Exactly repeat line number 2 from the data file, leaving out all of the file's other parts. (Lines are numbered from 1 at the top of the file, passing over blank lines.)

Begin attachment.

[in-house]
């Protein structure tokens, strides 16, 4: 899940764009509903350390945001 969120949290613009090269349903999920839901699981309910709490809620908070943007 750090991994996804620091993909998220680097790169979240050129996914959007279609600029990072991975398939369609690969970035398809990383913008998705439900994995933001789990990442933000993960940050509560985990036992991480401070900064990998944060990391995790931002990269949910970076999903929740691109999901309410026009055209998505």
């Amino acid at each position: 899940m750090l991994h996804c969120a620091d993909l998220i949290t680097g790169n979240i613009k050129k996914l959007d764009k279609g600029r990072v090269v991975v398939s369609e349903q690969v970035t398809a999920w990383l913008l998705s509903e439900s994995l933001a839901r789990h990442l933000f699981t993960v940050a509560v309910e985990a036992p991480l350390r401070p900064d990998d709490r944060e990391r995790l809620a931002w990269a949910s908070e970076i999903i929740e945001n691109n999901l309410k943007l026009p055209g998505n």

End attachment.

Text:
């Protein structure tokens, strides 16, 4: 899940764009509903350390945001 969120949290613009090269349903999920839901699981309910709490809620908070943007 750090991994996804620091993909998220680097790169979240050129996914959007279609600029990072991975398939369609690969970035398809990383913008998705439900994995933001789990990442933000993960940050509560985990036992991480401070900064990998944060990391995790931002990269949910970076999903929740691109999901309410026009055209998505």